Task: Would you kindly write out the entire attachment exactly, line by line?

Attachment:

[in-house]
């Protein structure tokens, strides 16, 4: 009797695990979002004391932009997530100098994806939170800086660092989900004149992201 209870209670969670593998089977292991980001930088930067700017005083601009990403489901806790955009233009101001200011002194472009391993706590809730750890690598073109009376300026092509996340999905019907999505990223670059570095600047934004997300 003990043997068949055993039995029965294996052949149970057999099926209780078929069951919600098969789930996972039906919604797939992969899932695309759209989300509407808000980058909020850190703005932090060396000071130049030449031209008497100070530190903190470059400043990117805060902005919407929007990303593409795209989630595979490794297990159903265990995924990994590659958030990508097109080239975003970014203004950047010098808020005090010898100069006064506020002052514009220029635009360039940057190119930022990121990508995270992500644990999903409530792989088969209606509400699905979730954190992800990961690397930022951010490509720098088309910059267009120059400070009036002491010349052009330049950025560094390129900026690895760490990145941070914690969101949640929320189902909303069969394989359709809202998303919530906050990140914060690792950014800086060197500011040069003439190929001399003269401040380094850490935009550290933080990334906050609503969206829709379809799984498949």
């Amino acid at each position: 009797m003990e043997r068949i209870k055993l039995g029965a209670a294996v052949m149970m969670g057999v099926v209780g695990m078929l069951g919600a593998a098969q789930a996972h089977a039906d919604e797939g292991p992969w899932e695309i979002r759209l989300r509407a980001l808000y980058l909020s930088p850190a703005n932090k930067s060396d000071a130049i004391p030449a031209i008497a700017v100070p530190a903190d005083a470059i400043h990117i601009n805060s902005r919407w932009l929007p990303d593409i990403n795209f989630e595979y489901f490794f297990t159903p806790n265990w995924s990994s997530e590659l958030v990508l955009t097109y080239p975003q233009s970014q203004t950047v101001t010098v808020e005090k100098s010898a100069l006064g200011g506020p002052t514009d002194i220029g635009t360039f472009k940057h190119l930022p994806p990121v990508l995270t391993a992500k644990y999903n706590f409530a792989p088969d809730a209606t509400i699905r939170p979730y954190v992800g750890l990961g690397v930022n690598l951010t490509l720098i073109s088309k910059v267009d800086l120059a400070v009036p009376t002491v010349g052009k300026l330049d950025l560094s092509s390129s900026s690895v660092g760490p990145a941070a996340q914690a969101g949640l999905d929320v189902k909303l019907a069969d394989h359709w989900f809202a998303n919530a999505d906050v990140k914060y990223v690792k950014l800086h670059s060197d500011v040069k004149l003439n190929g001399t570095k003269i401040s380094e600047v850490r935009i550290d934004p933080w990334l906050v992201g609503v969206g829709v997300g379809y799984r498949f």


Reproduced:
[in-house]
């Protein structure tokens, strides 16, 4: 009797695990979002004391932009997530100098994806939170800086660092989900004149992201 209870209670969670593998089977292991980001930088930067700017005083601009990403489901806790955009233009101001200011002194472009391993706590809730750890690598073109009376300026092509996340999905019907999505990223670059570095600047934004997300 003990043997068949055993039995029965294996052949149970057999099926209780078929069951919600098969789930996972039906919604797939992969899932695309759209989300509407808000980058909020850190703005932090060396000071130049030449031209008497100070530190903190470059400043990117805060902005919407929007990303593409795209989630595979490794297990159903265990995924990994590659958030990508097109080239975003970014203004950047010098808020005090010898100069006064506020002052514009220029635009360039940057190119930022990121990508995270992500644990999903409530792989088969209606509400699905979730954190992800990961690397930022951010490509720098088309910059267009120059400070009036002491010349052009330049950025560094390129900026690895760490990145941070914690969101949640929320189902909303069969394989359709809202998303919530906050990140914060690792950014800086060197500011040069003439190929001399003269401040380094850490935009550290933080990334906050609503969206829709379809799984498949």
């Amino acid at each position: 009797m003990e043997r068949i209870k055993l039995g029965a209670a294996v052949m149970m969670g057999v099926v209780g695990m078929l069951g919600a593998a098969q789930a996972h089977a039906d919604e797939g292991p992969w899932e695309i979002r759209l989300r509407a980001l808000y980058l909020s930088p850190a703005n932090k930067s060396d000071a130049i004391p030449a031209i008497a700017v100070p530190a903190d005083a470059i400043h990117i601009n805060s902005r919407w932009l929007p990303d593409i990403n795209f989630e595979y489901f490794f297990t159903p806790n265990w995924s990994s997530e590659l958030v990508l955009t097109y080239p975003q233009s970014q203004t950047v101001t010098v808020e005090k100098s010898a100069l006064g200011g506020p002052t514009d002194i220029g635009t360039f472009k940057h190119l930022p994806p990121v990508l995270t391993a992500k644990y999903n706590f409530a792989p088969d809730a209606t509400i699905r939170p979730y954190v992800g750890l990961g690397v930022n690598l951010t490509l720098i073109s088309k910059v267009d800086l120059a400070v009036p009376t002491v010349g052009k300026l330049d950025l560094s092509s390129s900026s690895v660092g760490p990145a941070a996340q914690a969101g949640l999905d929320v189902k909303l019907a069969d394989h359709w989900f809202a998303n919530a999505d906050v990140k914060y990223v690792k950014l800086h670059s060197d500011v040069k004149l003439n190929g001399t570095k003269i401040s380094e600047v850490r935009i550290d934004p933080w990334l906050v992201g609503v969206g829709v997300g379809y799984r498949f």